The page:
Title: When We Collided
Author: Emery Lord
Publisher: Bloomsbury USA Childrens
Release Date: April 5th 2016
Although Emery Lord’s When We Collided explores important subjects like mental health, I found it difficult to connect with the two main characters. When Vivi moves to Verona Cove, she has one thing on her mind: to have fun. Jonah has been struggling with family issues for months now. Ever since his father’s passing and the slow decline of his mother’s mental health, it has fallen upon him and his siblings to care for the younger kids in the family. Vivi blows in like a whirlwind, completely turning Jonah’s life upside down. Jonah has grown accustomed to the responsibility of caring for three young kids and even with his older siblings’ help, it isn’t easy. Meeting someone like Vivi, who isn’t turned off by the disorder in his world, seems almost too good to be true. For Vivi, a summer of fun turns into something more serious when she finds herself not only falling for Jonah, but also his entire family.
I could never figure out if Vivi’s bubbly personality was who she really was or if it was a face she put on for the rest of the world. Her confidence is admirable, but there were times when I just did not like the girl. She could be self-centered and vicious in her jealousy. There were moments while I was reading where it felt like it was Vivi’s world and everyone was just living in it. This became really frustrating, especially when so much of the narrative is focused on Jonah’s problems. It was difficult to swallow her never-ending enthusiasm and zest for life when Jonah was struggling to get by. Vivi has a tumultuous past that we get little glimpses of, but it isn’t until the end that we finally understand what she’s been going through. I think it would have served her character more for the revelations to have happened sooner. Jonah should have been a character to easily relate to and there were times where I felt for him and his circumstances. I loved his interactions with his siblings, especially the young Leah, but I do think the story veered away from these relationships as the story went on, which affected the way I related to him.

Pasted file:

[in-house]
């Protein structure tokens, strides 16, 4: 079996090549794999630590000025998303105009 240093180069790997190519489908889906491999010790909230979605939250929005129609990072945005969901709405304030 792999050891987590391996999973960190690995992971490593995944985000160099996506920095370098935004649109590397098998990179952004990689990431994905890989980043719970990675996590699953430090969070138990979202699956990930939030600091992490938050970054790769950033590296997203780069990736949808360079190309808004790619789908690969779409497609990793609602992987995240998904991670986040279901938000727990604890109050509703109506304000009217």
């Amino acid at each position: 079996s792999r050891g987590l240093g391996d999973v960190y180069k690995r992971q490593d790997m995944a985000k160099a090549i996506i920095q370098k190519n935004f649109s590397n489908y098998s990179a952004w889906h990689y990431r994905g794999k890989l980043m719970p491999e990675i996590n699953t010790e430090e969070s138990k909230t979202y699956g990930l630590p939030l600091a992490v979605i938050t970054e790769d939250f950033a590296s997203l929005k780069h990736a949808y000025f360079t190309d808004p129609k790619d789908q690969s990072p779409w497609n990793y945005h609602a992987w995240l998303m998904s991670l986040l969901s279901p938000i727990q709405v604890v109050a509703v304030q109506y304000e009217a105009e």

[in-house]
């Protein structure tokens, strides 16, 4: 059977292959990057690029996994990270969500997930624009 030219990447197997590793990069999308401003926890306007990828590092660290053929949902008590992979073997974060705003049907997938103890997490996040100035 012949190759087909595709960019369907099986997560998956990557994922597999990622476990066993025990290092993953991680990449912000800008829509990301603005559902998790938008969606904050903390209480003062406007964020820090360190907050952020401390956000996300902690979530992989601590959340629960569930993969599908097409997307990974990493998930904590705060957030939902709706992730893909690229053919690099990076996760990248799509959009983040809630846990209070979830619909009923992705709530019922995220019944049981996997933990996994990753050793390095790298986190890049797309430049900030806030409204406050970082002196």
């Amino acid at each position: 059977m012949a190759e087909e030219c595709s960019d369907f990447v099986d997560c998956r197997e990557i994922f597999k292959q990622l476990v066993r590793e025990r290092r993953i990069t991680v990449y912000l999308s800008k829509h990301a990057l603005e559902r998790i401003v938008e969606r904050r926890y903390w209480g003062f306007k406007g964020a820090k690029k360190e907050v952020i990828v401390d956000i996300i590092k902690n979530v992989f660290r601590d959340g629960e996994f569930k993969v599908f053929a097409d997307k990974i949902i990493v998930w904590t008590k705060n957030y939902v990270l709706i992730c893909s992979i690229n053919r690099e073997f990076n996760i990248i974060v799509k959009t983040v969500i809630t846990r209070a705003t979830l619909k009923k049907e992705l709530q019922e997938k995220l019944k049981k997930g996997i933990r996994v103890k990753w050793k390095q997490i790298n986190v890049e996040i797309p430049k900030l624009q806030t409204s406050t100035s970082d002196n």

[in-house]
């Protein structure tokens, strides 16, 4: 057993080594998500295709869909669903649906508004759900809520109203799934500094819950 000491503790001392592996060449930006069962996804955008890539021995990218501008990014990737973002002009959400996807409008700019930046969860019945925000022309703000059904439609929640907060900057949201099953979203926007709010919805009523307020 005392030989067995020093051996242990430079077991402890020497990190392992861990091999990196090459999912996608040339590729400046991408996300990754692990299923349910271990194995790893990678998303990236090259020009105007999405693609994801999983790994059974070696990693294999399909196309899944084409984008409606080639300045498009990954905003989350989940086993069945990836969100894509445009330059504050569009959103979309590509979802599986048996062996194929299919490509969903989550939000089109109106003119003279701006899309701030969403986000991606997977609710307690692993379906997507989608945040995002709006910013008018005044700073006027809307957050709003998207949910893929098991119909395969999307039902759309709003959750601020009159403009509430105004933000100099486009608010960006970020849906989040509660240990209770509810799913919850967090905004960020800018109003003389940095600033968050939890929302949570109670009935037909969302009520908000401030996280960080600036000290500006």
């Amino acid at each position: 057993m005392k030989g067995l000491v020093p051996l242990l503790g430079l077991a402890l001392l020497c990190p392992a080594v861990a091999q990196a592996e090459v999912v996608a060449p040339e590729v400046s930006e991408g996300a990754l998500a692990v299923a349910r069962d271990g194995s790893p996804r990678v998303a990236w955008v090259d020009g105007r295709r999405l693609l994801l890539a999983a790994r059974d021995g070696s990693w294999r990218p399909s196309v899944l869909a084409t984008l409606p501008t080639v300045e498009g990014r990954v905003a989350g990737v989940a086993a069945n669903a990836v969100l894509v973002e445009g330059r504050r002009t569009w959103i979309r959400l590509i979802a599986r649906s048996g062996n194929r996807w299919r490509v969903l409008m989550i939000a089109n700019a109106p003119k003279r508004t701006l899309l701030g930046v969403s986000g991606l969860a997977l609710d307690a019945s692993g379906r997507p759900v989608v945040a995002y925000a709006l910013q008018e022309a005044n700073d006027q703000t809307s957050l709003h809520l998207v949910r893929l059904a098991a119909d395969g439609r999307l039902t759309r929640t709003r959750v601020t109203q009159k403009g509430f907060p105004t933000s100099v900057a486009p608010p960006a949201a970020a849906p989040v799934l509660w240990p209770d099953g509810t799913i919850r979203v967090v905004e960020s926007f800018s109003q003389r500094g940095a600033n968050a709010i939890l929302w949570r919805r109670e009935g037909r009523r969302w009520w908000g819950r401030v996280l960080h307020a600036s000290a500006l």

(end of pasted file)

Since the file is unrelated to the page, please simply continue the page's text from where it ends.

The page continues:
When We Collided explores mental health issues like depression and bipolar disorder, but not in as much depth as I would have liked. The story is pretty light in tone at the beginning of the novel and I kept waiting for that shift in tone where the issues both characters were dealing with would be forced to the forefront. This doesn’t happen until late in the story and I would have liked to have spent more time with the characters as the deal with these issues rather than running away from them.